Terrigal Lagoon, an intermittently closed intermediate saline coastal lagoon, is located on the Central Coast region of New South Wales, Australia. Terrigal Lagoon is located between the towns of Terrigal and Wamberal, and adjacent to the east coast, about 85 kilometres (53 mi) north of Sydney.
|Location||Central Coast, New South Wales, Australia|
|Type||Intermittently closed intermediate saline coastal lagoon|
|Primary outflows||Tasman Sea of the South Pacific Ocean|
|Catchment area||8.9 square kilometres (3.4 sq mi)|
|Surface area||30 hectares (74 acres)|
|Average depth||0.5 metres (1 ft 8 in)|
|Water volume||151.2 megalitres (5.34×106 cu ft)|
|Surface elevation||0 m (0 ft)|
The lagoon has a surface area of approximately 30 hectares (74 acres) and a catchment area of 8.9 square kilometres (3.4 sq mi). When full, the Terrigal Lagoon covers an area of around 29 hectares (72 acres).
A large part of the upper catchment area of Terrigal Lagoon is rural land, most of which has been cleared. The lower slopes in the vicinity of the lagoon contain extensive urban development. South and west of the lagoon is the township of Terrigal. The northern part of the catchment includes part of the suburb of Wamberal. A large knoll of land rises from the centre of the catchment separating the two arms of the lagoon. The Terrigal Country Club and Golf Course are located at the limit of the North Arm. The North Arm of the creek drains an area of approximately 4.5 square kilometres (1.7 sq mi) and the West Arm 3.7 square kilometres (1.4 sq mi).
From 2005 to 2008 a study, led by Dr. John Marsdale from the University of Newcastle, completed a region-wide survey of waterways. As part of the study, the investigation included the availability of sunlight for plants, turbidity levels, population density of plants and animals residing in the lagoon area, potassium levels, oxygen levels, and water pH levels.
The research team found that abiotic features in the area greatly affected biotic organisms within the lagoon. Marsdale's team also found that the light level available to shrubbery in the lagoon lessened over during the course of the study due to growth of taller trees taking critical sunlight from the smaller grounded plants. Marsdale discovered disturbingly high potassium levels in the area in comparison to elsewhere in the region. The potassium levels were effecting not only the fish in the lagoon but also the multitudes of plants that lined the waters edge. The team also found that there was an overall decrease in the distribution of species in the lagoon area particularly concerning animals and some fish species.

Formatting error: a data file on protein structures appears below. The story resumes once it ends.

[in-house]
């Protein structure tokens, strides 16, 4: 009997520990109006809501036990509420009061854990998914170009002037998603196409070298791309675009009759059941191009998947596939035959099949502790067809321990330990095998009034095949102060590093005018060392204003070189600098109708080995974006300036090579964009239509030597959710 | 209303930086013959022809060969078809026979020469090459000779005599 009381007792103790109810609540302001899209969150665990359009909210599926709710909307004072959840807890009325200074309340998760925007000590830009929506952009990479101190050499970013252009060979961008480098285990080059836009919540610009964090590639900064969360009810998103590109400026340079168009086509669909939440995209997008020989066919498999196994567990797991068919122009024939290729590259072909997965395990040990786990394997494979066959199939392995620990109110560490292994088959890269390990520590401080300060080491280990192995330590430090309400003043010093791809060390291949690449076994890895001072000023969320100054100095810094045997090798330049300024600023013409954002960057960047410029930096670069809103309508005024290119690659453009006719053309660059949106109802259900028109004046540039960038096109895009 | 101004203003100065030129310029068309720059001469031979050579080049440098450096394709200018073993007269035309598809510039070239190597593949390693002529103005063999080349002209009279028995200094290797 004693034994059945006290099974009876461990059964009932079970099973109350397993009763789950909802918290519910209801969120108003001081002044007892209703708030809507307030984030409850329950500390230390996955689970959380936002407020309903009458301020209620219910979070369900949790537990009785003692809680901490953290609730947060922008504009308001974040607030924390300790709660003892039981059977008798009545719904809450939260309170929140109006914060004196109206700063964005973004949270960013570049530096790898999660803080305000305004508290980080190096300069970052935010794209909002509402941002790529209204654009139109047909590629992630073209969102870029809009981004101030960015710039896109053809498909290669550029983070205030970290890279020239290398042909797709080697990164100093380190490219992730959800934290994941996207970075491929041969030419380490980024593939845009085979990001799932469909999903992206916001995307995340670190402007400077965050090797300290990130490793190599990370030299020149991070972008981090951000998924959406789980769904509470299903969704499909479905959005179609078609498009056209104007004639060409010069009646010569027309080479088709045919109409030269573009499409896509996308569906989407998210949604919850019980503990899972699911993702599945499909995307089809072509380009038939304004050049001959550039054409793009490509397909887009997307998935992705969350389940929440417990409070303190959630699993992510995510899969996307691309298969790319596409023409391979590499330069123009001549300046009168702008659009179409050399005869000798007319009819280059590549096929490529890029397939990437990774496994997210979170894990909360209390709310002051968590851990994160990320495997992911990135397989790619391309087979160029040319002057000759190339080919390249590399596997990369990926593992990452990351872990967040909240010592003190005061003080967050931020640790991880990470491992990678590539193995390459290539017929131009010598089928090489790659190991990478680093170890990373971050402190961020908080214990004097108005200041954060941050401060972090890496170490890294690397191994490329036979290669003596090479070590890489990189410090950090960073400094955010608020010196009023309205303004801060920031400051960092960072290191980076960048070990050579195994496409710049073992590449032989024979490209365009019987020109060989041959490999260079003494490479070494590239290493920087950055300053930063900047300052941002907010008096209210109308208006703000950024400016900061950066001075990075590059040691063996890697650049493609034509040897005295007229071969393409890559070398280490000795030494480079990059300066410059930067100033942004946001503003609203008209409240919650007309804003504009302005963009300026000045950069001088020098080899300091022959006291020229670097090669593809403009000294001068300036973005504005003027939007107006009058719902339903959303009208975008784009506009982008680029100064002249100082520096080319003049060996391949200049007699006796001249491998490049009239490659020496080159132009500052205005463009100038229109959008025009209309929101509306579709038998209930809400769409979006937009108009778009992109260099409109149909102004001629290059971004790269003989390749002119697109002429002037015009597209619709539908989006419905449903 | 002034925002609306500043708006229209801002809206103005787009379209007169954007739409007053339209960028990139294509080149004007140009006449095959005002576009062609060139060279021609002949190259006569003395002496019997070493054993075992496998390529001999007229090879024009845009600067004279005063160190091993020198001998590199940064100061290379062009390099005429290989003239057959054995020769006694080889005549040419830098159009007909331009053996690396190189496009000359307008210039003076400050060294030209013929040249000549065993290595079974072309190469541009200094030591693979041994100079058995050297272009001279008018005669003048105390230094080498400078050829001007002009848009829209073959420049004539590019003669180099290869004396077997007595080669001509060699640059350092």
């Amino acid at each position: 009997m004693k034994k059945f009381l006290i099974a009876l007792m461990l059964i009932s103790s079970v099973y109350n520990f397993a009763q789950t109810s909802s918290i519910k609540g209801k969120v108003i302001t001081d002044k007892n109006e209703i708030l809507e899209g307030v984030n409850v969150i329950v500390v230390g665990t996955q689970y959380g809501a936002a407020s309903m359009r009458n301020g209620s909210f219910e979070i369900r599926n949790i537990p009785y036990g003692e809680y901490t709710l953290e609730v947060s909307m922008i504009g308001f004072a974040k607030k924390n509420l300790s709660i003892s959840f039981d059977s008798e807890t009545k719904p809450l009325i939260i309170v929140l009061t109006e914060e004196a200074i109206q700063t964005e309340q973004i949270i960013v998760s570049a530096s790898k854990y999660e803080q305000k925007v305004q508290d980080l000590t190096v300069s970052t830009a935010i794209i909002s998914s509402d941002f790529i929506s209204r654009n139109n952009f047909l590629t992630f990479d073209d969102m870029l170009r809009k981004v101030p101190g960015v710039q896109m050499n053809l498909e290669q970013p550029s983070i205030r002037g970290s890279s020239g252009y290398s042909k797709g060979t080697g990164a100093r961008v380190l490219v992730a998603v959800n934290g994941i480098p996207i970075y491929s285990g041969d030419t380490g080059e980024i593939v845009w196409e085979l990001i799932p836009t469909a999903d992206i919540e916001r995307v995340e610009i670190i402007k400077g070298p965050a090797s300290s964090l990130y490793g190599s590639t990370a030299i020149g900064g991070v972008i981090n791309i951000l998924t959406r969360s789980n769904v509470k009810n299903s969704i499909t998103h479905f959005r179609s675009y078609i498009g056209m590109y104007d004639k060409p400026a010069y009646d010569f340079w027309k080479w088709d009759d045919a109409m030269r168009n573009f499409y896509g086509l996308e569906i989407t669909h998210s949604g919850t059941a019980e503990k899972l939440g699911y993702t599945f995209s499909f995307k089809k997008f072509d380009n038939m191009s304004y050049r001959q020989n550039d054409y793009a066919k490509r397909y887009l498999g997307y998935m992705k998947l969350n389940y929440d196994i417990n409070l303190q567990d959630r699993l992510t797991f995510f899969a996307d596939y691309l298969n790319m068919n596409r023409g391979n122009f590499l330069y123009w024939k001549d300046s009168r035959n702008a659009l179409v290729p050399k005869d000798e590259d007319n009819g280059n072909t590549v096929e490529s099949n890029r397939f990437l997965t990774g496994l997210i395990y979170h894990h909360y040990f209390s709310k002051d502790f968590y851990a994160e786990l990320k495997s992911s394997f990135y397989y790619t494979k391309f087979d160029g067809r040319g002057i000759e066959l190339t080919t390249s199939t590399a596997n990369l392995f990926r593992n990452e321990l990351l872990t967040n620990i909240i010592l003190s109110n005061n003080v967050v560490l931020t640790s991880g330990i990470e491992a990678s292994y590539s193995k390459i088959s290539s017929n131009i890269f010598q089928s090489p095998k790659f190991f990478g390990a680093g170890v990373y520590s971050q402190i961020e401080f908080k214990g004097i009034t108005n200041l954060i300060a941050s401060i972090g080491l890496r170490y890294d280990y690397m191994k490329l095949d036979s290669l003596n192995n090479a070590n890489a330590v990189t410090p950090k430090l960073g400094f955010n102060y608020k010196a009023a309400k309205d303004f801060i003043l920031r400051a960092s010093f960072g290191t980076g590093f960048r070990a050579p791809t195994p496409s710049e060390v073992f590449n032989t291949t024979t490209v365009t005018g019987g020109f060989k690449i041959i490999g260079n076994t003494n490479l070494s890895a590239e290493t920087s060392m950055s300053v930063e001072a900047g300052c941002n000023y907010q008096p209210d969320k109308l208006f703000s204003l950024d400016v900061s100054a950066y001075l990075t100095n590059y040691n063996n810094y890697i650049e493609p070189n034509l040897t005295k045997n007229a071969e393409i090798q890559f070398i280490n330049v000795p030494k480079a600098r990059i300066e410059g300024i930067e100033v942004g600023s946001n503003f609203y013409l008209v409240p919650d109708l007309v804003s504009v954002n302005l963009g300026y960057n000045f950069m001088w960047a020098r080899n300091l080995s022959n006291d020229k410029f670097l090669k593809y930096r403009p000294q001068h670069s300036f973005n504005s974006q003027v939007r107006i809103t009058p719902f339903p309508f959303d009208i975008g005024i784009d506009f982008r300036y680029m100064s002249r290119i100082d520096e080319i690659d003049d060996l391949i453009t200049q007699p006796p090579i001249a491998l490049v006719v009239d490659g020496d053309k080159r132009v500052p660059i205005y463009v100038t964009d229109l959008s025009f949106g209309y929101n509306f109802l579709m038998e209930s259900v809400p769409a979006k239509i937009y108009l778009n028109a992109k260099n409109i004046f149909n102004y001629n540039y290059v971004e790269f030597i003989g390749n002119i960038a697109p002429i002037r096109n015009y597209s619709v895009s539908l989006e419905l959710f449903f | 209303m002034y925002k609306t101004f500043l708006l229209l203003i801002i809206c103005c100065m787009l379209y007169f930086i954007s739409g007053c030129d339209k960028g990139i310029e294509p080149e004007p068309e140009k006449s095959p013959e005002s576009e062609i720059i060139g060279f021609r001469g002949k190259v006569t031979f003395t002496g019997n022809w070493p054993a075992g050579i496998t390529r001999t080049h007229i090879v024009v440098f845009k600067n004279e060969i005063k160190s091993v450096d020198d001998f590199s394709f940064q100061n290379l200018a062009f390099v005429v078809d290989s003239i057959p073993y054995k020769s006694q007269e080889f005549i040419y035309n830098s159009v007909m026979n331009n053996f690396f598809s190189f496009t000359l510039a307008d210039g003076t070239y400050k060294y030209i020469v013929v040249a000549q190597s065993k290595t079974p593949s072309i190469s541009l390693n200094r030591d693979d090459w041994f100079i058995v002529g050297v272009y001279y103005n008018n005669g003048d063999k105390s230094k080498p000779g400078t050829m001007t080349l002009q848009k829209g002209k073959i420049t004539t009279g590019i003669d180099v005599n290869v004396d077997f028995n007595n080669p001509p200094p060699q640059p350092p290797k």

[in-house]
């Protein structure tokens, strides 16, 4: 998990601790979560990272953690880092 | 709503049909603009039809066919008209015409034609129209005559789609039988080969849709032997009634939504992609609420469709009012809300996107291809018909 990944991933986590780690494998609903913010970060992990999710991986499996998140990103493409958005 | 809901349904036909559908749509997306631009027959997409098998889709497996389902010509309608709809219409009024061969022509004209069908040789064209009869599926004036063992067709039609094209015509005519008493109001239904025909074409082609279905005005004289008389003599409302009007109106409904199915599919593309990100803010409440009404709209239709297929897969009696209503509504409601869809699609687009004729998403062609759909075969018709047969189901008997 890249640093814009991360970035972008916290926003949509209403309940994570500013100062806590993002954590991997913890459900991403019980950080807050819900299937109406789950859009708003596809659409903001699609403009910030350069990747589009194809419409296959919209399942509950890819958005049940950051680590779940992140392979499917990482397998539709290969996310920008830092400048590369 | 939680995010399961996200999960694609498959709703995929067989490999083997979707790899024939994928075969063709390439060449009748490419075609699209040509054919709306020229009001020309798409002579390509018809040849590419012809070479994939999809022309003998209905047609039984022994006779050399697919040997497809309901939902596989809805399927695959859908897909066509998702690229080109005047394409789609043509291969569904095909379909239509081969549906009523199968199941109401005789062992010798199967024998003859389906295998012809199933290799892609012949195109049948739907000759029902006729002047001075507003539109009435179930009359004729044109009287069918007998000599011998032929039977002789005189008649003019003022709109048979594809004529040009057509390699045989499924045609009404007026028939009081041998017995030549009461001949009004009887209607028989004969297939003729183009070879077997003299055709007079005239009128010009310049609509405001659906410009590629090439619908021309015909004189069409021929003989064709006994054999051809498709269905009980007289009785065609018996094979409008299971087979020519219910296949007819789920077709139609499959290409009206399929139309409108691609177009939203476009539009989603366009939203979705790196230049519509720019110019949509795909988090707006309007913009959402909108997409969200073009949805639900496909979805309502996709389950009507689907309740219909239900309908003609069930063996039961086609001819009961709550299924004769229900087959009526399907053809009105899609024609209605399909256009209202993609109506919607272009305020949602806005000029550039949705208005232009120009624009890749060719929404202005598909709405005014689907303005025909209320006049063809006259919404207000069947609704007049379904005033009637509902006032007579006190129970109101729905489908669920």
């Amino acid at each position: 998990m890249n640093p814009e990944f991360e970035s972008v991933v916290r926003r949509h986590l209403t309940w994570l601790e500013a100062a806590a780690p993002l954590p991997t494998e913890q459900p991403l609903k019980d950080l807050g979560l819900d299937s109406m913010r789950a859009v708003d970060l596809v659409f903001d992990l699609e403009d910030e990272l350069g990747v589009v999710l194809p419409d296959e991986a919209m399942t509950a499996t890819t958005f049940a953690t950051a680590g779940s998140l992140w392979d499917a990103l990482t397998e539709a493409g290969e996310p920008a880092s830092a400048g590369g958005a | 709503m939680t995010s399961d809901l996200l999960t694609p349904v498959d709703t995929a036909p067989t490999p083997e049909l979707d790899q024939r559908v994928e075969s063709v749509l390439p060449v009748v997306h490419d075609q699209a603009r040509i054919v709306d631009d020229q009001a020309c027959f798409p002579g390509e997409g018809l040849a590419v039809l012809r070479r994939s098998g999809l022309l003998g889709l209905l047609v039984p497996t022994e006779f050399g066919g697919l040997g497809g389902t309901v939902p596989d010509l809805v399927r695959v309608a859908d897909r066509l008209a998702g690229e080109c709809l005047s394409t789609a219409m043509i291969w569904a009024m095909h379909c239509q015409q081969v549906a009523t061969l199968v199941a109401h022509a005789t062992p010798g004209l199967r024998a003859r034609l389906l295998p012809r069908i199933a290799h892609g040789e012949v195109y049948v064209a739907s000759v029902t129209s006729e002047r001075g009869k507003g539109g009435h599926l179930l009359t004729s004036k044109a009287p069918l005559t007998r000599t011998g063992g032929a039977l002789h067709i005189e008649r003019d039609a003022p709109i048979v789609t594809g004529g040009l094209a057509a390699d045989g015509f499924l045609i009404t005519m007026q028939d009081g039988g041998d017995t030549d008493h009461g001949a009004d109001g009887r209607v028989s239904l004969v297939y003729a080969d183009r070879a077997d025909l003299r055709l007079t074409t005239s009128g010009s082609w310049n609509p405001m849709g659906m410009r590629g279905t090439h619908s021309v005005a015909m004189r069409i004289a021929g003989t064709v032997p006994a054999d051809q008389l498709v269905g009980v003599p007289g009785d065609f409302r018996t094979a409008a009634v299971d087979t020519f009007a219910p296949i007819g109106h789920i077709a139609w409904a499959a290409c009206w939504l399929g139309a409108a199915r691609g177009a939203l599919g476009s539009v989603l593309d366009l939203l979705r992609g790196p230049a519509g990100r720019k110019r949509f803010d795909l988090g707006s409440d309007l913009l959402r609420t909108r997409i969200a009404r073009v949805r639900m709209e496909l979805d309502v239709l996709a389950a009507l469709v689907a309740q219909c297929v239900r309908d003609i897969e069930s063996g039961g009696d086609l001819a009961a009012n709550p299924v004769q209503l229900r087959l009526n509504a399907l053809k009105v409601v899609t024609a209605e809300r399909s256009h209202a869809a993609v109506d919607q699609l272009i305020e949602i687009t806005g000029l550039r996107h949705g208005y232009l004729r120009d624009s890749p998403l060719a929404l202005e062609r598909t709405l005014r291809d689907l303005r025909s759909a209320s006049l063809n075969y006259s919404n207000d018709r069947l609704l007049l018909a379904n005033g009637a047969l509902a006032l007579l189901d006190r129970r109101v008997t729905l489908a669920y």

The Avoca Lake, formerly known as Avoca Lagoon and as Bulbararing Lagoon, is an intermittently closed intermediate saline coastal lagoon that is located on the Central Coast region of New South Wales, Australia. Avoca Lake is located between the beachside settlements of North Avoca and Avoca Beach, and adjacent to the east coast, about 85 kilometres (53 mi) north of Sydney.List of lakes of Australia
Natural freshwater lakes in Australia are rare due to the general absence of glacial and tectonic activity in Australia.Rivers of New South Wales
This page discusses the rivers and hydrography of the state of New South Wales, Australia.
The principal topographic feature of New South Wales is the series of low highlands and plateaus called the Great Dividing Range, which extend from north to south roughly parallel to the coast of the Coral and Tasman seas of the South Pacific Ocean.
The two main categories of rivers in New South Wales, are those that rise in the Great Dividing Range and flow eastwards to the sea, the Coastal NSW Rivers; and those that rise on the other side of the crest of the range and flow westward, the Inland NSW Rivers. Most of the inland rivers eventually combine into the Murray-Darling network of rivers, which drains to the sea in South Australia.Wakool River
Wakool River, an anabranch of the Edward River that is part of the Murray River catchment within the Murray-Darling basin, is located in the western Riverina region of south western New South Wales, Australia.
The Wakool River splits from the Edward River (itself an anabranch of the Murray) near Deniliquin, and flows generally to the west, southwest, northwest, and then west, joined by eleven minor tributaries, including the Niemur River. The Wakool is rejoined by the Edward River near Kyalite, not far from where it runs back into the main channel of the Murray, at Wakool Junction; dropping 43 metres (141 ft) over the course of its 363 kilometres (226 mi) length.Wamberal, New South Wales
Wamberal () is a coastal suburb of the Central Coast region of New South Wales, Australia, just north of Terrigal. It is part of the Central Coast Council local government area and is located adjacent to the Wamberal Lagoon.Wamberal Lagoon
Wamberal Lagoon, an intermittently closed intermediate saline coastal lagoon, is located on the Central Coast region of New South Wales, Australia. Wamberal Lagoon is located between the beachside settlements of Forresters Beach and Wamberal, and adjacent to the east coast, about 87 kilometres (54 mi) north of Sydney.Wolgan River
The Wolgan River, a watercourse of the Hawkesbury-Nepean catchment, is located in the Central Tablelands region of New South Wales, Australia.
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